Shug Fisher

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Shug Fisher
Shug Fisher.JPG
Fisher c. 1950
George Clinton Fisher Jr.

(1907-09-26)September 26, 1907
DiedMarch 16, 1984(1984-03-16) (aged 76)
Other namesLeroy Fisher
Occupationactor, comedian, singer, songwriter, musician
Years active1931–1981
Spouse(s)Peggy Summers (1935-?)

Shug Fisher (September 26, 1907–March 16, 1984), born George Clinton Fisher Jr., was an American character actor, singer, songwriter, musician and comedian. During a 50-year career, he appeared in many Western films, often as a member of the Sons of the Pioneers in Roy Rogers serials. Fisher also had supporting roles on many TV shows, most frequently on Gunsmoke and The Beverly Hillbillies. His comic trademarks included his ability to stutter at will and his bemused facial expressions.


Childhood and early years[edit]

Fisher was born in Grady County, Oklahoma, in Tabler (near Chickasha) into a farming family, the son of a Scots-Irish father and part-Choctaw mother[1] and the youngest of four children.[2] He gained the nickname "Shug" (short for sugar) at a young age, which he explained as, "My mama gave it to me 'cause I was such a sweet baby."[1] In 1917, the family moved by covered wagon to Pittsburg County, Oklahoma, near Indianola.[3] Soon thereafter, Fisher was drawn to the mandolin and the fiddle. His father refreshed his own fiddling ability and Fisher learned guitar to back him, and at age 16, he was playing with his father at local square dances.[4] He could not afford a fiddle case and instead protected his instrument with a pillow case tied to the saddle horn.

After watching a comedian with a traveling medicine show in 1924,[2] he decided to pursue a career in entertainment. The following year, Fisher, his father, and a friend drove a Ford Model T to California's San Joaquin Valley,[3] where he worked as a fruit-picker[1] and a cable and tool dresser in oil fields. He continued to perform, playing fiddle at social events and square dances. In 1927, he was asked to appear on The Fresno Bee's radio station, KMJ, but only for the publicity. He later said, "publicity was fine, but you can’t eat it...My motto was, pay me something, or I don’t play."[3]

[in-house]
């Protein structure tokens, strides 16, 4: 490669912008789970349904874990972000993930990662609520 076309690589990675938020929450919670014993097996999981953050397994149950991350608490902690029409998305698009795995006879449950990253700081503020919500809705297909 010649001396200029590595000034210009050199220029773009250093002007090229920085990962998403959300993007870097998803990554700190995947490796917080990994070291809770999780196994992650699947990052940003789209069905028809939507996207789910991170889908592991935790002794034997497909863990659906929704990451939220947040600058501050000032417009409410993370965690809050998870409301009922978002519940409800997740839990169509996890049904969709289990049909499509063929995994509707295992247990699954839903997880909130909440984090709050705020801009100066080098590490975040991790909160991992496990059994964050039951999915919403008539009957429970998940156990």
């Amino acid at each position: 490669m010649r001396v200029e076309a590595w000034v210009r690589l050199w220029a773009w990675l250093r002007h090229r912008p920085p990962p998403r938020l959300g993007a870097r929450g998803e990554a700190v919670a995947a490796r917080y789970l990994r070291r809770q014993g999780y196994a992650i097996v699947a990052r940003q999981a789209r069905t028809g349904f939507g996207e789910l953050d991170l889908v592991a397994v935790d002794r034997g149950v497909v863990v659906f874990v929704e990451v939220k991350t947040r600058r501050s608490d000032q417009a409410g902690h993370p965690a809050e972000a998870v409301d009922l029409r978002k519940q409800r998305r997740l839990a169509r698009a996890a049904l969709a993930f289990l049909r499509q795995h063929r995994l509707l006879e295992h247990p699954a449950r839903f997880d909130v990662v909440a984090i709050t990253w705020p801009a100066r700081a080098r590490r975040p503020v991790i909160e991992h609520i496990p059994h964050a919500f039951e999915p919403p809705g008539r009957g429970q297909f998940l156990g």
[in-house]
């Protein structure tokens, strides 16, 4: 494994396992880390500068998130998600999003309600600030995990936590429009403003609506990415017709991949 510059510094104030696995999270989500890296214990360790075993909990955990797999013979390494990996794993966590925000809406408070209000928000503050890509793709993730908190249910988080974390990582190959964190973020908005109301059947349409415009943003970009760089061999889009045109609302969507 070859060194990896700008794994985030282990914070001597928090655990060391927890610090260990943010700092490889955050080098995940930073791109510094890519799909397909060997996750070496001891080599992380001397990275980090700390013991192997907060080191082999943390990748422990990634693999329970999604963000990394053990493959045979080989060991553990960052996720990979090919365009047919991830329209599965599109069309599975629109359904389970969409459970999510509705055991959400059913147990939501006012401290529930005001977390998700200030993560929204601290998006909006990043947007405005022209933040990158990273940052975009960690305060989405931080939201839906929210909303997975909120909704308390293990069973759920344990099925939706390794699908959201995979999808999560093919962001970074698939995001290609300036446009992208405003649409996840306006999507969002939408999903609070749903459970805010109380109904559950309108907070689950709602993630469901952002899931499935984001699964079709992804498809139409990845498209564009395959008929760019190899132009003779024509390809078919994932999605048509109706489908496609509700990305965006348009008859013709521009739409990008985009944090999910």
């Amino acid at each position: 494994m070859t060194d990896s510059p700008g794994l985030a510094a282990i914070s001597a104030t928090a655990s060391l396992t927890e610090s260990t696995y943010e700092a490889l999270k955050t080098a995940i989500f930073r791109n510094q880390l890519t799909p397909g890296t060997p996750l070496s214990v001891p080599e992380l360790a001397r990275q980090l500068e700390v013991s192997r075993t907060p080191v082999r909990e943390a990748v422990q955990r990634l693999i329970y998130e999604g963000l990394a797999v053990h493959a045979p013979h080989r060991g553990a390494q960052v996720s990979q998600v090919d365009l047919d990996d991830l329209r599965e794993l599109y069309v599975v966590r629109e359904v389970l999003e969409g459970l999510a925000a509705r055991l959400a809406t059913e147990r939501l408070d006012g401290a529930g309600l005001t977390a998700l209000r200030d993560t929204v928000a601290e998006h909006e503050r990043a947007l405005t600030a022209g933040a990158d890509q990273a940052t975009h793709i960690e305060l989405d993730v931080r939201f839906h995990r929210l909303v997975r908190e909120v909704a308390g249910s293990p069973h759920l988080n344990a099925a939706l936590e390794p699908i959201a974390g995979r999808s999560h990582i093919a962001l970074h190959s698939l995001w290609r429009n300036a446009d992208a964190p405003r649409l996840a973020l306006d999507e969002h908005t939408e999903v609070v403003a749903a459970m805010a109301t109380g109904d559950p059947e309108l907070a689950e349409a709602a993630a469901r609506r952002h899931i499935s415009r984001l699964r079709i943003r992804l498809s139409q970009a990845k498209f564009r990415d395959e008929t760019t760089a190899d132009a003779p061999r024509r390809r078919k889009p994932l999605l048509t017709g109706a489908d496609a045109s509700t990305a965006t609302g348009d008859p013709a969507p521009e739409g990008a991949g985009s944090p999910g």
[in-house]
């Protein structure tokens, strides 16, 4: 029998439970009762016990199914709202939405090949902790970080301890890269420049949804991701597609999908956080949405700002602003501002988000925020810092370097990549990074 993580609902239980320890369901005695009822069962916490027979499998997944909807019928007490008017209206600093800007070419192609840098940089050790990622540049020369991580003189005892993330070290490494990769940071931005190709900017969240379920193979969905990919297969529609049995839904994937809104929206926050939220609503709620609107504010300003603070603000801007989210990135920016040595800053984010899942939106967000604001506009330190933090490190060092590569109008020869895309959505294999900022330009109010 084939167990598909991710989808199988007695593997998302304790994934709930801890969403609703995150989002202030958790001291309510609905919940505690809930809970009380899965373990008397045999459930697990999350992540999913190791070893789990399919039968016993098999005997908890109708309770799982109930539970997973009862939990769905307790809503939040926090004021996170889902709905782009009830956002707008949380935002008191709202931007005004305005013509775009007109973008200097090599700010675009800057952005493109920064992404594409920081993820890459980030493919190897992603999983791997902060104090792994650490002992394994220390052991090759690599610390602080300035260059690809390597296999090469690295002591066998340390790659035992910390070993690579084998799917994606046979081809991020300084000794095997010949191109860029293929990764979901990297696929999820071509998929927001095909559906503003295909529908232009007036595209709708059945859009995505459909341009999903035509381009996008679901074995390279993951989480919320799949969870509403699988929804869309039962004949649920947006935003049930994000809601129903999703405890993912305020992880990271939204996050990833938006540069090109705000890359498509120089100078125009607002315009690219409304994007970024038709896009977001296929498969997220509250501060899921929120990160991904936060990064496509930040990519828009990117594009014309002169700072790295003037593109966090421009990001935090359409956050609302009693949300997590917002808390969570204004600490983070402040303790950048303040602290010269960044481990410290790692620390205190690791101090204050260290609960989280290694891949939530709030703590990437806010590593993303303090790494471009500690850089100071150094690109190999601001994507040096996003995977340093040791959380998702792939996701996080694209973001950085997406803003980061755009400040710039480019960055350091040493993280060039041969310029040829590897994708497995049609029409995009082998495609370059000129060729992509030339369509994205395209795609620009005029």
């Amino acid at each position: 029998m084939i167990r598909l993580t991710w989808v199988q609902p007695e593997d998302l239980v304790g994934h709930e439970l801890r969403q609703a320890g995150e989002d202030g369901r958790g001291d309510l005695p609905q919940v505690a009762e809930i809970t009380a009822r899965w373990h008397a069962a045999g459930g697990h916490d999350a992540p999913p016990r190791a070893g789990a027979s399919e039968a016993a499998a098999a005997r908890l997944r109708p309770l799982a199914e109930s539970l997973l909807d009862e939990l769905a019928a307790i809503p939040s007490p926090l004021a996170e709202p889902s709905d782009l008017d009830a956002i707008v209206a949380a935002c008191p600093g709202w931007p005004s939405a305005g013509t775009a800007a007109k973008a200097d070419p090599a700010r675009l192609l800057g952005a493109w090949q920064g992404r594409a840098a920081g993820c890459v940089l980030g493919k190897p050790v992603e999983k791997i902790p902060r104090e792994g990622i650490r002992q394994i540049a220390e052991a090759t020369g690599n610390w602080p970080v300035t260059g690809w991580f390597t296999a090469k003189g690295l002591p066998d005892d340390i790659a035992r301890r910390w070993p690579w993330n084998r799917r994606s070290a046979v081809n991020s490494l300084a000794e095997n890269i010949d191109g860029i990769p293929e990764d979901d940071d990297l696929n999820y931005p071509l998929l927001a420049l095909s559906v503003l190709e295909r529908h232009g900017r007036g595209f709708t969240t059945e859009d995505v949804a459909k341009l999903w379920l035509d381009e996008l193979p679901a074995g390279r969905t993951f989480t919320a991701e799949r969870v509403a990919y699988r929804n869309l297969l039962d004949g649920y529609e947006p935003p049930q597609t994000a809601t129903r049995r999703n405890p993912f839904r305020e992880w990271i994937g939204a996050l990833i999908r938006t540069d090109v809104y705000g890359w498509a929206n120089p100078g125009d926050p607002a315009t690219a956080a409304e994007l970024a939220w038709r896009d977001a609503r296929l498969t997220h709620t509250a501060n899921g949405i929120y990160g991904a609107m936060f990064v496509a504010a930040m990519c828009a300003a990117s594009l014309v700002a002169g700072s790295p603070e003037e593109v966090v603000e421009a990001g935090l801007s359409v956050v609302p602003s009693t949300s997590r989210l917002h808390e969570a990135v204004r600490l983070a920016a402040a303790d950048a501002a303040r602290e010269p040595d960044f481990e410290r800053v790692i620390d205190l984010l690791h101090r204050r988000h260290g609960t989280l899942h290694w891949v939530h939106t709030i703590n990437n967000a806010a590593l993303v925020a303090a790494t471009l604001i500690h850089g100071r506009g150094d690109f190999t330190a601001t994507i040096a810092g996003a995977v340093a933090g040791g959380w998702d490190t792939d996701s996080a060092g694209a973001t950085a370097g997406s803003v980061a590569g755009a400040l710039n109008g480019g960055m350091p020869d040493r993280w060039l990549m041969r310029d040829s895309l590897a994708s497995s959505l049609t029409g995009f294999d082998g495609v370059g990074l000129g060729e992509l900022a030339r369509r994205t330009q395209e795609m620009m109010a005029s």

Los Angeles calls[edit]

In 1931, Tom Murray, who had recently left the Beverly Hill Billies, offered Fisher a spot with his new group, the Hollywood Hillbillies, based in Los Angeles. Fisher learned to play the bass fiddle with the group and claimed he was one of the first to play the instrument in a country band. The Hillbillies appeared on the Hollywood Breakfast Club radio show and were fairly popular around Los Angeles but had little income to show for it.[3]

In late 1933, Fisher and Ken Carson left the group to join several members of the Beverly Hill Billies who had moved to San Francisco.[3] The original group was the brainchild of the general manager of KPMC-AM, who promoted the members as authentic "hillbilly" musicians who he'd "discovered."[5] As part of the ruse, the members always adopted hillbilly names, so Fisher became Aaron Judd and Carson was Kaleb Winbush.[4] After a short time, Fisher returned to Los Angeles, appearing on Stuart Hamblen's Covered Wagon Jubilee program.[2]

Ohio Valley radio career[edit]

In 1935, Fisher took an extended road tour with Roy Faulkner, The Lonesome Cowboy, from XERA-AM in Del Rio, Texas. During an appearance in Council Bluffs, Iowa, Fisher was approached by Hugh Cross to join him, under sponsorship of the Georgie Porgie Breakfast Food Company, as an act for WWVA Jamboree. Fisher agreed and the two went to Wheeling, West Virginia. Under the moniker of Hugh and Shug’s Radio Pals, a reflection of their frequent radio appearances, they performed with Mary Ann Vestes and recorded for Decca for four years, enjoying a faithful radio audience.[3]

In 1939, the two moved to Cincinnati, Ohio, where they appeared on WLW-AM's Boone County Jamboree and where Fisher met and married Peggy Summers of Bolivar, Missouri.[3] At the station, he also became friends with a young Merle Travis.[2]

Sons of the Pioneers[edit]

When the U.S. entered World War II in 1941, Fisher returned to Los Angeles to work in defense jobs, primarily at Lockheed Aircraft in Burbank. Art Rush, head of the Hollywood Victory Committee, requested his help arranging entertainment for defense workers during the war.[3]